The Lagos State Government on Thursday said it would continue to support and provide protection for people with disabilities in the state.
Dr Babatunde Awelenje, General Manager, Lagos State Office of Disability Affairs (LASODA), gave the assurance at a forum in Lagos.
Awelenje spoke at the public presentation of a research on the assessment of the level of compliance of public institutions in the state to the provisions of the Lagos State Special People Law of 2011.
The News Agency of Nigeria (NAN) reports that the Centre for Citizens with Disabilities (CCD), an advocacy group for the rights of people with disabilities, conducted the research and presented the report.
Awelenje said the state government was passionate about the well-being of People Living With Disabilities (PLDs) and thad taken steps to protect their interests.
He listed some of the steps as the employment of 250 PLDs in the state civil service and the creation of a N500million Disability Fund to empower people with disabilities.
“We are passionate about the well-being and the protection of people living with disabilities, and we have taken a number of steps to show that.
“For example, Gov. Akinwunmi Ambode approved the employment of 250 people living with disabilities last year and I can tell you that those employed are already working at their various posts.
“Apart from that, the state government created a N500million fund in 2015 and just last year 100 PLDs were given N100,000 each, non-refundable, to support them.
“If you look at the projects such as pedestrian bridges we are executing, you will see we are incorporating things to ensure the convenience of people with disabilities.
“We have also trained some people with disabilities, specifically those with hearing issues, on the use of sign language to be able to communicate verbally.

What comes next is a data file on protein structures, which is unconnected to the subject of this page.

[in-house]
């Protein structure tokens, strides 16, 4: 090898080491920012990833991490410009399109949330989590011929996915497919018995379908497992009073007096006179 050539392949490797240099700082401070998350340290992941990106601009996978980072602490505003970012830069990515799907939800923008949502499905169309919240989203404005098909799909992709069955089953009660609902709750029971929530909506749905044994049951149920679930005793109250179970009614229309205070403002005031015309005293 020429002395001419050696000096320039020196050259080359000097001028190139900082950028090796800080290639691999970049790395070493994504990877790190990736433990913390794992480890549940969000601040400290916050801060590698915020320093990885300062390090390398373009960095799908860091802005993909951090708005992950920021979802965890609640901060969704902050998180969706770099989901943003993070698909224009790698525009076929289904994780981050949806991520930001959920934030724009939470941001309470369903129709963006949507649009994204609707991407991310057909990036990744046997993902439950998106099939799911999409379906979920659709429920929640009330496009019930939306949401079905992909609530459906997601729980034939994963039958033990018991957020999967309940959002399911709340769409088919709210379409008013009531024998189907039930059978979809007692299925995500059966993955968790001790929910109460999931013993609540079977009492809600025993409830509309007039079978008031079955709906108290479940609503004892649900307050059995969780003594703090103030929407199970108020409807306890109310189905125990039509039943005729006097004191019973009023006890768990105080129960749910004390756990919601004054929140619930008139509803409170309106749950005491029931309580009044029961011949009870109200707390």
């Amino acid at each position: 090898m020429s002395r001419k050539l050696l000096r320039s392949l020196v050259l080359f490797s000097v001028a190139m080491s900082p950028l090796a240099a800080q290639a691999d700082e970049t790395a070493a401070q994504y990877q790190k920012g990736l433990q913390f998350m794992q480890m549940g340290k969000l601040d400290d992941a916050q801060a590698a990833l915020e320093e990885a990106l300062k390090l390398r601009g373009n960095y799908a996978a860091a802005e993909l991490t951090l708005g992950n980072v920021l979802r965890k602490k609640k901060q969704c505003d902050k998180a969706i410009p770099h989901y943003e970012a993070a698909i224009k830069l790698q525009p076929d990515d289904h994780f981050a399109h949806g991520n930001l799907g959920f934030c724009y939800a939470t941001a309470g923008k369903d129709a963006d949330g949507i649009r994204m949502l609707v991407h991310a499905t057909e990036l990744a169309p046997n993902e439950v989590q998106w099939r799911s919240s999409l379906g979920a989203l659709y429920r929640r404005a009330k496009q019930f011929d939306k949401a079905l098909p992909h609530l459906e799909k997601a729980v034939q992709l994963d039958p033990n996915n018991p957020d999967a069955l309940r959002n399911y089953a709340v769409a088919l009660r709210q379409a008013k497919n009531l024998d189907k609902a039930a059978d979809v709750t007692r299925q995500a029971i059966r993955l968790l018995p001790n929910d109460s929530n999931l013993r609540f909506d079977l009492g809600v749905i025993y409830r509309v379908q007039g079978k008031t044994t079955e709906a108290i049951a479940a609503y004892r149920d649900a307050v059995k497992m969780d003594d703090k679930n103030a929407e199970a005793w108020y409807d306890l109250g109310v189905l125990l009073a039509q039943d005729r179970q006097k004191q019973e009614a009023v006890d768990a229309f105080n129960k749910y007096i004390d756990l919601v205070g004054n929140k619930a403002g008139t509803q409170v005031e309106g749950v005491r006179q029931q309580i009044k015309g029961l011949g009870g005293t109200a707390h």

“We have been doing this and more, and the government will continue to do its best to ensure the well-being of people with disabilities is protected,” he said
Awelenje said the government had also distributed items such as wheelchairs to people in need, to ease their movement.
The General Manager said LASODA had increased its presence in five local government areas including Alimosho, Ikorodu and Epe, to improve access to PLDs at the grassroots.
He, however, acknowledged that it was difficult for the government through LASODA to reach all PLDs in the state, as some opted not to be supported while the influx of others into the state had made access difficult.
“The problem of people with disabilities is a complex and a multi-dimensional one.
“They are the poorest of the poor and obviously the least educated.
“We will continue to do our best to impact on the lives of PLDs, but I must point out that we cannot reach some because they do not want to be reached.
“Some say they do not want to belong to any cluster for us to reach them easily, while others are too ignorant to understand the meaning of integration.
“”Also, the influx of PLDs to the state on a daily basis creates another challenge.
“However, we are doing our best we get to as many PLDs as we are able to impact on,” he said.
Awelenje said the state government had complied significantly with the provisions of its Disability Law and would continue to seek ways of ensuring more was done.
He commended the CCD for the research and the report, saying the group demonstrated passion with PLDs with the idea.
Speaking, Mr David Anyaele, Executive Director, CCB, said the essence of the research and the report was to monitor compliance with the Disability Law in the state.
This, he said, was with a view to highlight the areas needing improvement.
He, however, said the state government had done a lot to implement the law, but there was still need for improvement at the agencies in the provision of certain conveniences for people with disabilities.
Anyaene also called for the domestication of the law at the local government level, to enable the tier of government cater for the needs of PLDs at the grassroots.
“The government has done well no doubt, but we still need to domesticate the law at the grassroots because the councils are the closest to the people.
“Also, a situation where PLDs need to be directed to ministries for certain conveniences in the agencies is not good enough. We need improvement too.
“We will continue to provide facts and data on the law in Lagos and other states to monitor compliance and ensure the well-being of PLDs is promoted,” he said
Also speaking, Mr Saheed Bakare, Vice-Chairman, Lekki Local Council Development Area, urged the state government to create more awareness about its programmes for PLDs at the grassroots.
He said many people with disabilities were not aware of such programmes, urging LASODA to engage councils on its activities to bridge the gap. (NAN)
– Sept. 6, 2018 @ 17:55 GMT